Inspiration in the Face of Death: My Blackstar Revelation

David Bowie by David Mack

David Bowie by David Mack

It’s been a couple of weeks since David Bowie returned to live among the stars, and the trending tags have stopped popping up every time his name appears on a post. A few folks here and there who were very dedicated lifelong fans are still in active mourning and lovingly sharing clips of his performances and other mentions of the impact his passing has had on them and others (my favorite of which is a letter from a palliative care doctor sharing, “I had a discussion with a hospital patient, facing the end of her life. We discussed your death and your music, and it got us talking about numerous weighty subjects, that are not always straightforward to discuss with someone facing their own demise. In fact, your story became a way for us to communicate very openly about death, something many doctors and nurses struggle to introduce as a topic of conversation.”).

But I am just now ready to share my experience with David Bowie’s death. I do not fall in the camp of devoted, long-time fans - to be clear, I absolutely adore his music, his artistic expression, and have always blown away by his ability to craft moving, interesting, provocative music. I just didn’t have the personal relationship many did in which his work defined certain eras of my life. I have always appreciated his work and recognized his massive creativity and musical genius, but largely it was not his music that made up the soundtrack to my life. I don’t feel like it would be fair to call myself a hardcore fan. Until now.

David Bowie crafted his Backstar album very much as his artistic finale. He wrote and performed it, created the haunting videos that accompany it, in full knowledge that he was dying. He wrote it and seems to have timed it to be released as close to his last day as possible to bid the world farewell in a masterful, dramatic, perfectly crafted performance art piece, the final act in a lifelong drama that impacted the lives of millions


As moved as I have been by the heartfelt outpouring of grief and honor I have been witnessing for Sir Stardust, what has been growing in me over the last couple weeks as I have absorbed this information is that I am TOTALLY. AMAZINGLY. INSPIRED.

This brave and triumphant act of staring death in the face and using it as a catalyst to create an Earth shattering work of art is, to me, the pinnacle of what it means to live free, to live true to yourself, to be ever willing to face pain to bring one's revolutionary vision to light. This is the utter height of human success. This has changed everything for me.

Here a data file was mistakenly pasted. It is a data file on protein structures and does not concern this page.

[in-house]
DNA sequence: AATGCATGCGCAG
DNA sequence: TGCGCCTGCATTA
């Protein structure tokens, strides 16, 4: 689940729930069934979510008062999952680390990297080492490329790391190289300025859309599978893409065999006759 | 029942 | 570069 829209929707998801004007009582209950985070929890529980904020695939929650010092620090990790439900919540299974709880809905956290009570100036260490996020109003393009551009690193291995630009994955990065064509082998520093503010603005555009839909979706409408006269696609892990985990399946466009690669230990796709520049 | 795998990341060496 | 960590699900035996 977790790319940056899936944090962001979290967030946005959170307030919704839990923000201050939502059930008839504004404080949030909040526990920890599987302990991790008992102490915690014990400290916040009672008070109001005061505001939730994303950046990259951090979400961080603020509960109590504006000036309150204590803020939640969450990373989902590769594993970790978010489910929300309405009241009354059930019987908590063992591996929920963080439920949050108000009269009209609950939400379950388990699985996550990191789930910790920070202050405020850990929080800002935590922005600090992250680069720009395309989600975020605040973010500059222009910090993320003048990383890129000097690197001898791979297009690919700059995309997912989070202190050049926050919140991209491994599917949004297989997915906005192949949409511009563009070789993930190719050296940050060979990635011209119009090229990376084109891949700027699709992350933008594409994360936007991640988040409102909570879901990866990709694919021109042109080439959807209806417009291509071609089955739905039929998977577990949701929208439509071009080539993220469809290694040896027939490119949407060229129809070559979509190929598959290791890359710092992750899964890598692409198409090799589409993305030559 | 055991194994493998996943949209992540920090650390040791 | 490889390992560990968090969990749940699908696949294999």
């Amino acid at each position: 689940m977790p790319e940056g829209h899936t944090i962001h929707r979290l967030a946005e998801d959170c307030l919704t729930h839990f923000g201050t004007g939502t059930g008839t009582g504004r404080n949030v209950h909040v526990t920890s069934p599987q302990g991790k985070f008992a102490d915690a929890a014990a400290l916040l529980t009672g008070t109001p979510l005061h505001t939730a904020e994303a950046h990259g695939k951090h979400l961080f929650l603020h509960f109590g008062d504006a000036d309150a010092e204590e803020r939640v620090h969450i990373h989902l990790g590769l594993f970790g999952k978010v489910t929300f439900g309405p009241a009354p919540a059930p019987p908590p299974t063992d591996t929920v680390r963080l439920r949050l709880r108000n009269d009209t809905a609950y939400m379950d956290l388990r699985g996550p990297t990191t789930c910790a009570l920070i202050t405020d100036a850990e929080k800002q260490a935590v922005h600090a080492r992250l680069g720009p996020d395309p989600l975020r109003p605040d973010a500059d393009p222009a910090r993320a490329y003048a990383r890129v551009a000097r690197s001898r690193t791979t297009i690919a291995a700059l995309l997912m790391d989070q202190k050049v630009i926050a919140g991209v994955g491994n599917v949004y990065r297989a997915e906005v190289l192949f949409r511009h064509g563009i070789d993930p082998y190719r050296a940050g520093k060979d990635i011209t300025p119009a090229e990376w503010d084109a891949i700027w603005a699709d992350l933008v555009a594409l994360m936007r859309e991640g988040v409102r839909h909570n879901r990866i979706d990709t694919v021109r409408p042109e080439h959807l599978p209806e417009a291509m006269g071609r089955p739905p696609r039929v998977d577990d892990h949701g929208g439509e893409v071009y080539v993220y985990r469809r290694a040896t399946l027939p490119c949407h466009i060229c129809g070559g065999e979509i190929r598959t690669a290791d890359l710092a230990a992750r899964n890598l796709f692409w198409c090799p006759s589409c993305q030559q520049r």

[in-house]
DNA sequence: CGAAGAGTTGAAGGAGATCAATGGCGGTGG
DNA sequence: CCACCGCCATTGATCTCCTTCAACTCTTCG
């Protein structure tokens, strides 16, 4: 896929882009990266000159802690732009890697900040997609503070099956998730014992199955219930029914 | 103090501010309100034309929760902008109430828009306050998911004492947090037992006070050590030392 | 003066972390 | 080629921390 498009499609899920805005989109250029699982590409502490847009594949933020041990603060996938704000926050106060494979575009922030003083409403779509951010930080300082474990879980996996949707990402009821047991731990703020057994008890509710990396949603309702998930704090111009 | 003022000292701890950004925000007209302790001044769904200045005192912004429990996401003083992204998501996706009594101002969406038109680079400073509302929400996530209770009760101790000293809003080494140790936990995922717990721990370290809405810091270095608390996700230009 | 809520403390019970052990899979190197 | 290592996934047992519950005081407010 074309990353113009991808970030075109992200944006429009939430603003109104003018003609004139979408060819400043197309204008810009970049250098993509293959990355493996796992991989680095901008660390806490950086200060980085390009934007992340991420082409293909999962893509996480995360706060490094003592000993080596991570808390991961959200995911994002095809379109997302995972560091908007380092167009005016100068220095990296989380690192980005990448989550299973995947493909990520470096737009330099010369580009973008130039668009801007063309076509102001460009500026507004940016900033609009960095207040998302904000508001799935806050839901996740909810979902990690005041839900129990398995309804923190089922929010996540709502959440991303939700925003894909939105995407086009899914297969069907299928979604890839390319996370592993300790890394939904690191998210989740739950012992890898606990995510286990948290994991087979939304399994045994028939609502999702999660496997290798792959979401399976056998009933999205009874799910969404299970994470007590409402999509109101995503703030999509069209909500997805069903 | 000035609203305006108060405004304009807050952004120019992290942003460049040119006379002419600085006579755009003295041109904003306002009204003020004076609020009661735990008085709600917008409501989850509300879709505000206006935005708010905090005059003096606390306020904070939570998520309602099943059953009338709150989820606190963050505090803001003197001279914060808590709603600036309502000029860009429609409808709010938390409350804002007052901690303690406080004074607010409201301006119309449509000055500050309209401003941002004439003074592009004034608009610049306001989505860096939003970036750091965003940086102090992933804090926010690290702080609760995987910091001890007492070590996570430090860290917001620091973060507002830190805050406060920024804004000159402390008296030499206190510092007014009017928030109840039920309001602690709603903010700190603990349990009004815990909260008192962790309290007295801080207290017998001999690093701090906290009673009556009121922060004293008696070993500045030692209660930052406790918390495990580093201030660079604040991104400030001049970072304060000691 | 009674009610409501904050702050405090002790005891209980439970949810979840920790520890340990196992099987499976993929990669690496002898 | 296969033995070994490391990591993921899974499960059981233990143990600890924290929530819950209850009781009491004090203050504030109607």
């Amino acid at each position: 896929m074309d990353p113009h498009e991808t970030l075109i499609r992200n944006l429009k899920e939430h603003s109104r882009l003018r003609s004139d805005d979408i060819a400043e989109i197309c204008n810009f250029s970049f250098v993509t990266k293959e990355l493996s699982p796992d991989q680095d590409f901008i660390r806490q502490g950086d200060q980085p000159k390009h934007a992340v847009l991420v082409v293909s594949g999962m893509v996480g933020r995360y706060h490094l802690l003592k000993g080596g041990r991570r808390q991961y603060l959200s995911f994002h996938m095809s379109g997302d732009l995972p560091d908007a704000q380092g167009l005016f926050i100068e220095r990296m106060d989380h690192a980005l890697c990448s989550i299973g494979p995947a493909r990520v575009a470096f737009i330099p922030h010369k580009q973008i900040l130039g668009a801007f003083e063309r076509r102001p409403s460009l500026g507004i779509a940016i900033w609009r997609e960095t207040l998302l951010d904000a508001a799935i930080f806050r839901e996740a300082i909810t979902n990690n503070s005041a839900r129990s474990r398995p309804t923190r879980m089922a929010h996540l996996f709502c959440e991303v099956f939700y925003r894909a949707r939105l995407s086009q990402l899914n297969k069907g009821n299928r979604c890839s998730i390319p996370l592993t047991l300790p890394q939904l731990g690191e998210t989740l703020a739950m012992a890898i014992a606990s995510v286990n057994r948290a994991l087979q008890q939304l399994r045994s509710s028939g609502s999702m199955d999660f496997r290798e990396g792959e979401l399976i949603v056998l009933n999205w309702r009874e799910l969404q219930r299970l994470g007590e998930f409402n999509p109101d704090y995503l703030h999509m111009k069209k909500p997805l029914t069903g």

The bar has been raised. I have set a new goal for myself inspired by what David Bowie shared with the world last week. My new goal is to live as artfully, as fully authentically, as profoundly and in the fullest flow with and acceptance of the uncontrollable tides of life and death as I can muster with every living spark of personal energy I can harness up until the very day I die, and if possible, beyond even that day.

I don't aspire to be an international superstar (though, I think I would dig it). The point of my goal is not to impact millions and millions of people (though, that would be cool). The point for me is to strive for the standard of living up to the greatest possible expression of who I can be personally, for me, and perhaps for the handful of people closest to me. Should living so authentically inspire or positively impact or powerfully move others, then that is all the better. 

My life has irrevocably changed as this inspiration moves through me. In every scope of my life, in my relationships, my work, my own artistic expression, how I think about myself, I find myself wondering what more I can do to be in my fullest expression of truth, my most creative, most embracing of possibility and fully susceptible to my muses. I have been feeling more present with death and my own mortality. To be clear, I hope to live a very long life. I love life, big time. I want to experience as much brilliance and beauty and wonder as I can live for. But now I feel more acutely the inevitability of my demise, and in a way far different than before I understand death’s ripeness as the ultimate vehicle of personal transformation.

Today I listened to Bowie’s music, started with Blackstar, then reset at the beginning of his discography and worked my way chronologically forward so I could hear the nuances of his artistic progression. I was actually surprised by how much of his music I already knew and delighted to find songs that I did not know previously that are now gleaming rubies, which hid without gaze in a jewel box at my bedside my entire life but are now in my grasp, dazzling, and offering brand new meaning. Another gift of the Blackstar performance is that for a previously casual fan such as myself I have been offered David Bowie’s entire life work to experience as his stunning death knell. 

My heart is not broken by David Bowie’s death. I am not seeking to make it my personal tragedy, rather the opposite. I am bolstered, built up, and inspired by this artist’s gift, and I seek to laud him with my appreciation of such fine work. His death was a medium he worked in, for the first and last time, for his final performance, and he played it incomparably, exquisitely. I sing hallelujah.